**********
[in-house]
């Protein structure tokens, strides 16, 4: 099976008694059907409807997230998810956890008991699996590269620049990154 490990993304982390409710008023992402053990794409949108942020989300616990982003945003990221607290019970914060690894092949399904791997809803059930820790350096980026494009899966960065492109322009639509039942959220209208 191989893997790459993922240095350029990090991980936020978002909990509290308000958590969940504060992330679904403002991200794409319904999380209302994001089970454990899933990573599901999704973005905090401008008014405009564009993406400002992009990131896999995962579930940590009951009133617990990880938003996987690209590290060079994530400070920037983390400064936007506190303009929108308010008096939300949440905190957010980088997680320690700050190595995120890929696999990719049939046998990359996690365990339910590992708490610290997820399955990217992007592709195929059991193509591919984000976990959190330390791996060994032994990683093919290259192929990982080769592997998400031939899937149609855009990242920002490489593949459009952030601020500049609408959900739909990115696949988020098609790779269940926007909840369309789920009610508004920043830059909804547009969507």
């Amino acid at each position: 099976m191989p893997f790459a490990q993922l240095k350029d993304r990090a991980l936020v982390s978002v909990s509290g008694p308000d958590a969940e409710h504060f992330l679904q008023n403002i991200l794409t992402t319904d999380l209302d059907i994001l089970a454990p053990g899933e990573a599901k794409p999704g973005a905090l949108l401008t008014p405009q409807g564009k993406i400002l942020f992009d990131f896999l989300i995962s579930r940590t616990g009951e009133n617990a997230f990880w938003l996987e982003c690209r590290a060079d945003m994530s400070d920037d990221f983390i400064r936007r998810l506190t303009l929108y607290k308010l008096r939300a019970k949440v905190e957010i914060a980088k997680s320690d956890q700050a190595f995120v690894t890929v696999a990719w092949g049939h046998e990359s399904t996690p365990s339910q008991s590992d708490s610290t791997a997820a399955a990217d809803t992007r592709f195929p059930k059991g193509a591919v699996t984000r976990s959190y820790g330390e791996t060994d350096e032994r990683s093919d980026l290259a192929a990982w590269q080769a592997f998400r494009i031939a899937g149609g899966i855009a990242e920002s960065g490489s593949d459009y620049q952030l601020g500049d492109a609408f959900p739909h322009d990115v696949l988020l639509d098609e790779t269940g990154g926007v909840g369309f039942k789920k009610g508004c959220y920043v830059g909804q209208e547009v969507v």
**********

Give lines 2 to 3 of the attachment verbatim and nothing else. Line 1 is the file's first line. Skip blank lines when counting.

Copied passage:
């Protein structure tokens, strides 16, 4: 099976008694059907409807997230998810956890008991699996590269620049990154 490990993304982390409710008023992402053990794409949108942020989300616990982003945003990221607290019970914060690894092949399904791997809803059930820790350096980026494009899966960065492109322009639509039942959220209208 191989893997790459993922240095350029990090991980936020978002909990509290308000958590969940504060992330679904403002991200794409319904999380209302994001089970454990899933990573599901999704973005905090401008008014405009564009993406400002992009990131896999995962579930940590009951009133617990990880938003996987690209590290060079994530400070920037983390400064936007506190303009929108308010008096939300949440905190957010980088997680320690700050190595995120890929696999990719049939046998990359996690365990339910590992708490610290997820399955990217992007592709195929059991193509591919984000976990959190330390791996060994032994990683093919290259192929990982080769592997998400031939899937149609855009990242920002490489593949459009952030601020500049609408959900739909990115696949988020098609790779269940926007909840369309789920009610508004920043830059909804547009969507």
């Amino acid at each position: 099976m191989p893997f790459a490990q993922l240095k350029d993304r990090a991980l936020v982390s978002v909990s509290g008694p308000d958590a969940e409710h504060f992330l679904q008023n403002i991200l794409t992402t319904d999380l209302d059907i994001l089970a454990p053990g899933e990573a599901k794409p999704g973005a905090l949108l401008t008014p405009q409807g564009k993406i400002l942020f992009d990131f896999l989300i995962s579930r940590t616990g009951e009133n617990a997230f990880w938003l996987e982003c690209r590290a060079d945003m994530s400070d920037d990221f983390i400064r936007r998810l506190t303009l929108y607290k308010l008096r939300a019970k949440v905190e957010i914060a980088k997680s320690d956890q700050a190595f995120v690894t890929v696999a990719w092949g049939h046998e990359s399904t996690p365990s339910q008991s590992d708490s610290t791997a997820a399955a990217d809803t992007r592709f195929p059930k059991g193509a591919v699996t984000r976990s959190y820790g330390e791996t060994d350096e032994r990683s093919d980026l290259a192929a990982w590269q080769a592997f998400r494009i031939a899937g149609g899966i855009a990242e920002s960065g490489s593949d459009y620049q952030l601020g500049d492109a609408f959900p739909h322009d990115v696949l988020l639509d098609e790779t269940g990154g926007v909840g369309f039942k789920k009610g508004c959220y920043v830059g909804q209208e547009v969507v």